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wonders never cease Wednesday, April 14, 2010

WEDNESDAY, APRIL 14th, 2010how do you cover fashion like jenn barger? (& how do you hold a moonb

[caption id="attachment_3766" align="alignleft" width="250" caption="How we envision Jenn\'s outdoorsy self."]How we envision Jenn's outdoorsy self.[/caption]And now, we turn the tables. We picked up our steno pad and asked Washington Post Express styles editor/FW editor Jenn Barger some questions we’ve been dying to pose. She’ll be sitting down with designer Abigail Glaum-Lathbury to dig into these and more topics this Friday and Saturday.

1) How did you start writing about fashion?
I've always been a writer and an editor, and about 10 years ago, I was working for WHERE Magazine, that city magazine for visitors you find in hotels everywhere. Retail was a big part of my beat, so I went into fashion from that angle. I’ve also done a lot of travel writing that’s retail focused. So I'm always asking questions about fashion in a local sense: What sells here in D.C.? How are the indie boutiques doing? How are local women (and men) wearing new styles?

2) How do you find new voices in this age of hyper-fashion-awareness? (runway shows on iphones, fashion blogs, etc.)
I read blogs (though not as a many as I'd like), keep up with the major pubs (Vogue, Elle, etc) and really just listen to what store owners tell me. I also often attend Fashion Week in New York, which really lets you in on what's happening at the beginning. It's always interesting to watch how what you see on the runway translates into real life and real stores.

3) What do you think of Polyvore?
I like it, though it, and sites like, tend to make me spend money! But I think they all give you more of an idea of what’s out there. It’s always better to be an informed consumer, I think.

4) How important is "new?"
It’s funny — I’m a big proponent of vintage, so in some ways, from where I’m standing, nothing is really “new.” But I think there are always fresh ways of doing a pleat, new ways of stacking a heel, innovative ways of looking at color. It’s always exciting to see a designer (like Abigail, who I’ll be hanging out with this weekend) doing something that’s not too derivative or referencing the past too much — every time I think there’s nothing new under the sun, someone surprises me!

5)Are you finding trends more or less important these days?
I think trends are always important, but I think they’re more like guidelines than absolute rules. Often, like with say, skinny jeans or nude shoes, they’re about something that works well for women. Skinny jeans tuck into boots really well, and for women who look good in them, they’re now a staple. Nude shoes, which have really come up in the last few years, make your legs look a zillion miles long. So I think that trends are important when they suggest a useful, flattering item, or when they give you direction in shopping. But I think being a slave to them is silly. Choose what you like, mix a few things in, and just get out and enjoy yourself.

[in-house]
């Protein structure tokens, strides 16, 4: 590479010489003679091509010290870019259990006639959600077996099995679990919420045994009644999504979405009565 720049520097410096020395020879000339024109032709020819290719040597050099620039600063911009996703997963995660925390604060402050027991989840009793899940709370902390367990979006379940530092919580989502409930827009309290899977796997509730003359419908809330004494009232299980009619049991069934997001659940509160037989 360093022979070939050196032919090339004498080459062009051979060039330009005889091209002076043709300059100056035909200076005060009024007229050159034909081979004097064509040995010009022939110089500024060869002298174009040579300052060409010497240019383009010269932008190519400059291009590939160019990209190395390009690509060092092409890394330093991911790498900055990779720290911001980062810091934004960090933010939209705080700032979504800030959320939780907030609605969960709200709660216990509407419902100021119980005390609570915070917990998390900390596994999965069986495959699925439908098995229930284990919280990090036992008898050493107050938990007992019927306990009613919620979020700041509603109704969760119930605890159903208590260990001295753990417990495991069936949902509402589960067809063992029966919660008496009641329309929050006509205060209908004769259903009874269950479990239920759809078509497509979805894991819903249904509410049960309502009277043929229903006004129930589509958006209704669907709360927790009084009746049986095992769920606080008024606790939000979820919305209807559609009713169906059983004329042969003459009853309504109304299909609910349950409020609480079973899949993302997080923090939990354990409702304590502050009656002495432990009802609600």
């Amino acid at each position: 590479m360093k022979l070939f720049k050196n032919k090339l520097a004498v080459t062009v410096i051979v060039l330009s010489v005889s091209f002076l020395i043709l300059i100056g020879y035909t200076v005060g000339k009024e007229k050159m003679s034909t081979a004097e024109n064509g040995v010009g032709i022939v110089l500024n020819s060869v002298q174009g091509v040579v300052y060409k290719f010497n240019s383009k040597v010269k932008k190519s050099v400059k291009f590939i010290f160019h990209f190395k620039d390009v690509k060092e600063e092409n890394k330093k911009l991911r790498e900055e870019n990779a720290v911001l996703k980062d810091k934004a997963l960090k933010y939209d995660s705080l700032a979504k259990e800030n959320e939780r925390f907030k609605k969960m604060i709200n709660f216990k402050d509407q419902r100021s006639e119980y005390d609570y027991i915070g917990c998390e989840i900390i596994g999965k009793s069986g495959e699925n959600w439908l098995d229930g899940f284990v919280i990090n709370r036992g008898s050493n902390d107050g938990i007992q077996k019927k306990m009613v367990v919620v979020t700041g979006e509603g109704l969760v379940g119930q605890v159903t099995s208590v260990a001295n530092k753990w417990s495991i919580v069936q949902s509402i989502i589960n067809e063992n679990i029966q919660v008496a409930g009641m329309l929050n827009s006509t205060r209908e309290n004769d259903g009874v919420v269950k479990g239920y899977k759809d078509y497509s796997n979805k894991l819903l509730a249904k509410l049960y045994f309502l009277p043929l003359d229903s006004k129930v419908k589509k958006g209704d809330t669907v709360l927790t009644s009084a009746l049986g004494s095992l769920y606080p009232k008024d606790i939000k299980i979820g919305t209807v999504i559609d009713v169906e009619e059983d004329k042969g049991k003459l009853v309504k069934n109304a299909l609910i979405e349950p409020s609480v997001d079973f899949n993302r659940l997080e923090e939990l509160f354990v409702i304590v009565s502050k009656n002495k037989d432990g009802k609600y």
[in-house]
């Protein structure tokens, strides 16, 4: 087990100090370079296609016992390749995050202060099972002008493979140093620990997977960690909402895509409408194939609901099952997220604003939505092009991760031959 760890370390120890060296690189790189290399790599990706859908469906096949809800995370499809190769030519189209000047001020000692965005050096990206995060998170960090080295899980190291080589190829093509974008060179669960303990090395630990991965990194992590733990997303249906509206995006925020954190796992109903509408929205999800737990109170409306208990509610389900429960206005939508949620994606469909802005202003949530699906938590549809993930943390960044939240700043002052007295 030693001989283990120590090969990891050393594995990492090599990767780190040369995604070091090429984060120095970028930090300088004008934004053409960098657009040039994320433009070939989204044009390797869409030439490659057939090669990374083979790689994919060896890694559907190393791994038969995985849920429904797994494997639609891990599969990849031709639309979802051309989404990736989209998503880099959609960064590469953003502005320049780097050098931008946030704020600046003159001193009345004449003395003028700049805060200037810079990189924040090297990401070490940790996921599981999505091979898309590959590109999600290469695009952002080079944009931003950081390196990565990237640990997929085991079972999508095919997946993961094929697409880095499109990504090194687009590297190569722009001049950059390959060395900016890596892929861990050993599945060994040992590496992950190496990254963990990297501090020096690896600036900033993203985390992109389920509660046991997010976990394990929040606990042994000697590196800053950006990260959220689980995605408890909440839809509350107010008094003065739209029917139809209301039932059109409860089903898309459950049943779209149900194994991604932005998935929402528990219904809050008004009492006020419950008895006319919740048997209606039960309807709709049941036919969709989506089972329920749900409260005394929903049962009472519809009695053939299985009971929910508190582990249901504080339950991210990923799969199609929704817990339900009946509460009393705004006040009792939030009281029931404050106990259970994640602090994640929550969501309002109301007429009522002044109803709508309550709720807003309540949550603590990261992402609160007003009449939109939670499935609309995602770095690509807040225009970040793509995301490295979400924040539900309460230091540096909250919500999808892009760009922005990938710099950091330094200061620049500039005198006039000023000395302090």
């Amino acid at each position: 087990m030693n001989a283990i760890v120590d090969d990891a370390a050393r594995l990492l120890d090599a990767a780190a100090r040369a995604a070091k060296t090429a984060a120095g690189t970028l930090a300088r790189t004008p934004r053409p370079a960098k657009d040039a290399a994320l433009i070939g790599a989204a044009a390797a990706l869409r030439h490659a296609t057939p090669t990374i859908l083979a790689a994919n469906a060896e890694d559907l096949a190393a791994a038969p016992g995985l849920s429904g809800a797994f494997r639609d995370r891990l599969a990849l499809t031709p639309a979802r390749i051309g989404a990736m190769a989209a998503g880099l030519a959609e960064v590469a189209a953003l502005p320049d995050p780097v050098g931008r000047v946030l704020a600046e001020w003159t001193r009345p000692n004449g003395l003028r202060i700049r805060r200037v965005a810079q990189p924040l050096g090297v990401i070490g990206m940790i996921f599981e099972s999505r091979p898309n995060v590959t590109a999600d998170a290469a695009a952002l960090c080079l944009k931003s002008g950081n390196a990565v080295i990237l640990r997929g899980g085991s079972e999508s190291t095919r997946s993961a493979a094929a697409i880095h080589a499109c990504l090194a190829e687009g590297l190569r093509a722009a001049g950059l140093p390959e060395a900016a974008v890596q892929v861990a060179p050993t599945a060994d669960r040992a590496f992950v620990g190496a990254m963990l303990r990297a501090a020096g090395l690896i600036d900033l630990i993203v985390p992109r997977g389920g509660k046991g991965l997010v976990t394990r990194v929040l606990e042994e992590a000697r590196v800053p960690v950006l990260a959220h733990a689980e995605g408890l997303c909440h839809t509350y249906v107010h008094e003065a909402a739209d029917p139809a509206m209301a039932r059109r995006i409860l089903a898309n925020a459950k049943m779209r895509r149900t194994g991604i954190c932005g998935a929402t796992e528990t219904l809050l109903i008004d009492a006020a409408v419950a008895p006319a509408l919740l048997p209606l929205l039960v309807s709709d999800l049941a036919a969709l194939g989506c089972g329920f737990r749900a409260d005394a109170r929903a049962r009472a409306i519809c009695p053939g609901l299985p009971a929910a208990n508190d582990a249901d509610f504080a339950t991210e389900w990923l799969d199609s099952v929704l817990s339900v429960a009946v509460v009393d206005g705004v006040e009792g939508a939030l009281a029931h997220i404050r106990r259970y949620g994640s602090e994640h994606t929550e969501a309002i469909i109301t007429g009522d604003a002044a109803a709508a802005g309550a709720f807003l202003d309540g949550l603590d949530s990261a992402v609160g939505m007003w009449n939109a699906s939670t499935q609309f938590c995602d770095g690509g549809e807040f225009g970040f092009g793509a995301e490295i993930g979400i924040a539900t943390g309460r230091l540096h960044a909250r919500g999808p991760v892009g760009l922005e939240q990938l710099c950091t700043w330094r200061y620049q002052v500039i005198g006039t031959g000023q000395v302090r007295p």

6) What's your favorite quote about fashion/style?
“Fashion fades, style is eternal” — YSL

7)I remember seeing (former Wash Post/now NY Times fashion editor) Cathy Horyn at Safeway once in a Playboy T and Candies, and that's the image that pops in my mind every time I read her critical analysis of design. (Sorry, Cathy!) Is it hard to be the standard bearer (esp. with creeps like me out there)?
Sometimes it’s tough — I have a crunchy, outdoorsy husband who’d rather see me in hiking boots and a Decemberists T-shirt than new Chie Miharas and a DVF dress. So sometimes, you have to take a break from the well-dressed all the time thing. But I carry big sunglasses with me on those days, so maybe you wouldn’t recognize me anyhow! outdoorsy

8 ) Do you have time for other creative outlets? If so, what?
A colleague and I were talking about this the other day — basically, what I do for a living is so interesting and time-consuming, I often don’t have time for anything else. But I cover food and home design for Express as well, so those are outlets for me. And when I get the chance, I love gardening, cooking, DIY projects and taking stabs at crafty or arty pursuits. And I’m a big theater goer.

9) You always look cool + composed, defying the fashion editor stereotype. How do you do it?
Gosh, that’s sweet, and I think not always true (you haven’t seen me in those muddy hiking boots!). But I think some of it is about loving the creativity of clothing and designers — it’s just enjoyable to get dressed for me most days. I have a good time combining brands, playing with color, mixing in vintage with new, cheap with not-so-cheap.


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